This 6.2L LS3 V8 Flyin' Miata Is Likely To Make MX-5 Auction History

The Chevrolet LS V8 might be one of the most famous engines of all time. Variants of the engine powered virtually every GM muscle car and truck for the last couple of decades. Notably, it's the powerplant of the Corvette. The engine's relatively low cost and ubiquitous nature make it a favorite among the brave mechanics who are fond of engine swaps. GM's performance division even sells crate motors that are virtually plug-and-play provided the recipient car has enough real estate in the engine bay and the newly acquired V8 power doesn't rip the car in half.

On the other side of the automotive world is the cheerful Mazda MX-5 Miata. For over three decades, the Miata has proven to be one of the best compact roadsters around. Aside from some nostalgia-fueled auctions, the Miata is a relatively inexpensive car that exemplifies all the qualities of what a roadster should be. Colorado-based shop Flyin' Miata decided to take both of those automotive legends: the Chevy LS and the Miata and combine them into one of the wildest Miatas to ever drive over the face of the earth. One such Miata is soon crossing the auction block and just might break some records.

Huge power from a tiny car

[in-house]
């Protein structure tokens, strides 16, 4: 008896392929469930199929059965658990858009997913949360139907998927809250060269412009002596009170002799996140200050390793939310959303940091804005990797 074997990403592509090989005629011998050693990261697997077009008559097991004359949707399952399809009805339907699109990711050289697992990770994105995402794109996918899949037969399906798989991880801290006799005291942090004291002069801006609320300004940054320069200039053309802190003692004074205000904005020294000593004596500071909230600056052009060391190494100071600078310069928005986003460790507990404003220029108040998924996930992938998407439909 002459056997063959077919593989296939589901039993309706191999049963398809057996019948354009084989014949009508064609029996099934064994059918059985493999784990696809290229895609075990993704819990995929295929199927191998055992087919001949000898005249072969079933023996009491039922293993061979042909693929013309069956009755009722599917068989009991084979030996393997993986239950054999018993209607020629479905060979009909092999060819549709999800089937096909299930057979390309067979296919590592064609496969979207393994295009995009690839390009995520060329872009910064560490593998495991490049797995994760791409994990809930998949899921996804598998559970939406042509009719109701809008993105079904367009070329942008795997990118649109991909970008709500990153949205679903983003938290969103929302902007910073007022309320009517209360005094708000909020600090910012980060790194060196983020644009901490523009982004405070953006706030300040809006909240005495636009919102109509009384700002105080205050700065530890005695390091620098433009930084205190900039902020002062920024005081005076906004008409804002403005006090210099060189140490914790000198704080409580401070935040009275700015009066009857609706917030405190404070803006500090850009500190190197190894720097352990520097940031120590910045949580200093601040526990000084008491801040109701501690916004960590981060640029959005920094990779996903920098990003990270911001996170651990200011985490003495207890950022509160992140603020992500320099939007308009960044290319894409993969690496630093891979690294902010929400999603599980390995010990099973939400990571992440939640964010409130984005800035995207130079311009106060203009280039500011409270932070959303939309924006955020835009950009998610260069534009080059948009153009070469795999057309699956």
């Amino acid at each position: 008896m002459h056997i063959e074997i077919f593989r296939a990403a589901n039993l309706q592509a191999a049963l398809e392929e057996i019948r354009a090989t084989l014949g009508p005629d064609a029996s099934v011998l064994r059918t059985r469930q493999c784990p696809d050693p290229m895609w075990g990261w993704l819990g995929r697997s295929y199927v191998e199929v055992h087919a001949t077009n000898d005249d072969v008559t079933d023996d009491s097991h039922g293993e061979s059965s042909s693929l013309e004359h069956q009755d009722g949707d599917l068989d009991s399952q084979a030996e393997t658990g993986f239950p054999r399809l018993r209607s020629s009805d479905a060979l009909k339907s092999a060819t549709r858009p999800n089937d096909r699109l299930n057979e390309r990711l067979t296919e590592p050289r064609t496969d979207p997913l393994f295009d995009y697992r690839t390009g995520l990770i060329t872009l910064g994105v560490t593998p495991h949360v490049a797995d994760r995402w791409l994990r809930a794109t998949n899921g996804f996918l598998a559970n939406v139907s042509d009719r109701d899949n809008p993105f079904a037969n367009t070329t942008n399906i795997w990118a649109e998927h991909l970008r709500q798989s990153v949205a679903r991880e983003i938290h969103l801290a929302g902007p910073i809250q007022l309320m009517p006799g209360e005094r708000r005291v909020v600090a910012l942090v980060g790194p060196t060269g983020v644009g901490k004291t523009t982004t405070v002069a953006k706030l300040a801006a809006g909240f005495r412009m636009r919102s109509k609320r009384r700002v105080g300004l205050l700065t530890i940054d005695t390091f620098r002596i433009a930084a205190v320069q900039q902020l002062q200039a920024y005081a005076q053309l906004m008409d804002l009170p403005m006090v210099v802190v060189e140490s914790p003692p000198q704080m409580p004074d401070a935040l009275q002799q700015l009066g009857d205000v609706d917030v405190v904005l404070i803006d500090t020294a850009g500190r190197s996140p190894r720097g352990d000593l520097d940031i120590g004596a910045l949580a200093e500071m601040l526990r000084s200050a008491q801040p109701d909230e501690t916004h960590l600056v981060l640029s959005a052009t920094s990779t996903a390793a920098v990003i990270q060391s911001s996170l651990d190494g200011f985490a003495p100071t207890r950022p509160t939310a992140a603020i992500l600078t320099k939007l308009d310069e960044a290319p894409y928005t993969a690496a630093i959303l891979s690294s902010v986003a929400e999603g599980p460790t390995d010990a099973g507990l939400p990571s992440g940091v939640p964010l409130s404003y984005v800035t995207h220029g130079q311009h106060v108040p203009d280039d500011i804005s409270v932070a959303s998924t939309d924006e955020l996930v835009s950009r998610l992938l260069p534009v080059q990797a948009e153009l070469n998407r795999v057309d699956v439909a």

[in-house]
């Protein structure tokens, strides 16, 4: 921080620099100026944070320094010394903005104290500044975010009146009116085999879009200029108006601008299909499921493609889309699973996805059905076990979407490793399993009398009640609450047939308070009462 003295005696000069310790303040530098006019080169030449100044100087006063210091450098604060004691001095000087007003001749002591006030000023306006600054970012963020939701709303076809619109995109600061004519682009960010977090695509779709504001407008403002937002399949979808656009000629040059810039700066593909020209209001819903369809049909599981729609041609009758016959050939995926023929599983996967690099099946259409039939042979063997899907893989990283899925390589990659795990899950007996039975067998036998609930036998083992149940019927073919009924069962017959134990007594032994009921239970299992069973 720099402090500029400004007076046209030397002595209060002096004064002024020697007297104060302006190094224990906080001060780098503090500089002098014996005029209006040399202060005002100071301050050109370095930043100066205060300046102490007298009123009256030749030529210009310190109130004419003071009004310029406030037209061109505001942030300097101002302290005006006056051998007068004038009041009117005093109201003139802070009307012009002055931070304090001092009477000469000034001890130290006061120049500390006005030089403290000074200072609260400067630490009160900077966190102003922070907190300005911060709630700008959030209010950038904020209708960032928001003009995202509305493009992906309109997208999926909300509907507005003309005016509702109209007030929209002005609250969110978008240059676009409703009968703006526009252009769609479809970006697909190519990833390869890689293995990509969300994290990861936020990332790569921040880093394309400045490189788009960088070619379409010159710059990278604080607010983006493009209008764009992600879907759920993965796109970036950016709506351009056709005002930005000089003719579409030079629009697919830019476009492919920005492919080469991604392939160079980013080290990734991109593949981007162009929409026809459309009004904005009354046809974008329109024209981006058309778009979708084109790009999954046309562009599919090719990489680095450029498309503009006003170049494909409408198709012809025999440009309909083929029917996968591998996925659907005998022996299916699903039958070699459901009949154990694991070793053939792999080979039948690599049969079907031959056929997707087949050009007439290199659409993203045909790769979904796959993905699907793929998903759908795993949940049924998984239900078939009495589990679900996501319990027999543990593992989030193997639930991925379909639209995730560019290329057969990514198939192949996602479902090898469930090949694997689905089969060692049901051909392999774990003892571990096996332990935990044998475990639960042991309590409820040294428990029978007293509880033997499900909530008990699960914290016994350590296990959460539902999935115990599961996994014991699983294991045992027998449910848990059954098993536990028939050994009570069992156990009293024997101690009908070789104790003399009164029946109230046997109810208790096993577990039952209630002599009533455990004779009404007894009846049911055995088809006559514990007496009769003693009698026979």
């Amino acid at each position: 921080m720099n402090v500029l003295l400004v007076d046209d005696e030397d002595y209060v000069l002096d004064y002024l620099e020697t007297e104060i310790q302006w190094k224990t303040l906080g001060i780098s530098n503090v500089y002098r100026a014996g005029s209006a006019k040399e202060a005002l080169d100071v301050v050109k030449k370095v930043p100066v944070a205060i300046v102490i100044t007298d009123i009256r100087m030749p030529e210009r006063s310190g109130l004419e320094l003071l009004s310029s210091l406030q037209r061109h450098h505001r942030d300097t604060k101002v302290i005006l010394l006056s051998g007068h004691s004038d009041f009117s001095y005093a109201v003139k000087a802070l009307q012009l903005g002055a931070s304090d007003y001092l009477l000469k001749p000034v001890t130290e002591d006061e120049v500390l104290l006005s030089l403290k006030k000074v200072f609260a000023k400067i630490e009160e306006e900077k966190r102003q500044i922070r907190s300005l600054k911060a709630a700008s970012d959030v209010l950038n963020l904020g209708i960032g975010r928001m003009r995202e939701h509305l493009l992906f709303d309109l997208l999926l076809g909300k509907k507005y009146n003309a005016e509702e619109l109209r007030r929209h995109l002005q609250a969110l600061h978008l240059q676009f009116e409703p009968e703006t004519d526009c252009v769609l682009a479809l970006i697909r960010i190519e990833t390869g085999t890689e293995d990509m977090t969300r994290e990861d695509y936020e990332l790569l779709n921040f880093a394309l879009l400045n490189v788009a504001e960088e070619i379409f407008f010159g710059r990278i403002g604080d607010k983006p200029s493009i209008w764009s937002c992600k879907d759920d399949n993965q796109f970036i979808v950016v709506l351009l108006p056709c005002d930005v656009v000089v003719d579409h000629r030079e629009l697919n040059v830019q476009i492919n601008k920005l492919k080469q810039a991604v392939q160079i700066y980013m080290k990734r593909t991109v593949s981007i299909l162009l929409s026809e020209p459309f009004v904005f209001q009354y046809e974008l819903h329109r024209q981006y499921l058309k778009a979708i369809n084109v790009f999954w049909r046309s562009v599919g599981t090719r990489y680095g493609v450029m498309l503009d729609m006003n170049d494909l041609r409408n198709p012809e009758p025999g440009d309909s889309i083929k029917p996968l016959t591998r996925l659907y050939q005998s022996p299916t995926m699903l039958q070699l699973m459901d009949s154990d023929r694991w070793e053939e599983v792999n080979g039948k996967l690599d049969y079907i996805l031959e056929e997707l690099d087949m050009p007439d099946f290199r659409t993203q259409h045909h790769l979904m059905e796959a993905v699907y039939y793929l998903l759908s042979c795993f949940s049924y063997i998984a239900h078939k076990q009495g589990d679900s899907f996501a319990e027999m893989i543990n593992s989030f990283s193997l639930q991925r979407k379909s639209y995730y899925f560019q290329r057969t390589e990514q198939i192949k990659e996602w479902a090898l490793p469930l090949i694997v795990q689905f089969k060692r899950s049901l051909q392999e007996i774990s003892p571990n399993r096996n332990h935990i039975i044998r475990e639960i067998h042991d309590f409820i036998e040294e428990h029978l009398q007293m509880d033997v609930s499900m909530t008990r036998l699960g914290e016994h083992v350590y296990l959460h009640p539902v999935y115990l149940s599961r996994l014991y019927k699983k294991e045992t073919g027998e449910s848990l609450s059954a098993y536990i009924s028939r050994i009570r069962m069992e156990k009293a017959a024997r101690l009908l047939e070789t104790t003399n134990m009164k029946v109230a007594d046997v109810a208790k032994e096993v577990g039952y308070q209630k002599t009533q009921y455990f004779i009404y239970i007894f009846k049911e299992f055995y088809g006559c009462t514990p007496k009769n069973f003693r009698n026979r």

Flyin' Miata disobeyed the rules of both gods and men by dropping a fire-breathing LS3 V8 into a 2016 Miata. Not only was the shop able to get the 6.2-liter powerplant to fit in the Mazda's engine bay, but they also managed to make the completed product look (mostly) stock. According to Bring a Trailer, that heroic feat was accomplished by essentially completely overhauling the entire car. Very little on the car remains the way it was when it left Mazda's factory. On the outside, it may look like a mean Miata, on the inside, it's all-American muscle.

Starting from the back, the differential driving power to the wheels was sourced from a Pontiac G8. It's connected to a Tremec six-speed manual transmission that would be more at home in a drag car than a small Japanese roadster. Finally, the LS3 crate motor from GM Performance makes 525 horsepower. For comparison, the Miata typically has about 155 horsepower from the factory (Via Edmunds).

The new 6.2-liter heart of the Miata has a three times greater displacement than the original 2.0-liter four-cylinder. To ensure the car didn't implode the second it turned on, the Flyin' Miata special is outfitted with a completely custom exhaust, braking system, and suspension. As of now, the auction still has a week to go and is already up to $52,000. If the price keeps going up and bidders get antsy enough for what has to be one of the craziest Miata builds ever, it could easily make history as the highest-selling Miata on the site, surpassing a previous build from the same maker in 2019.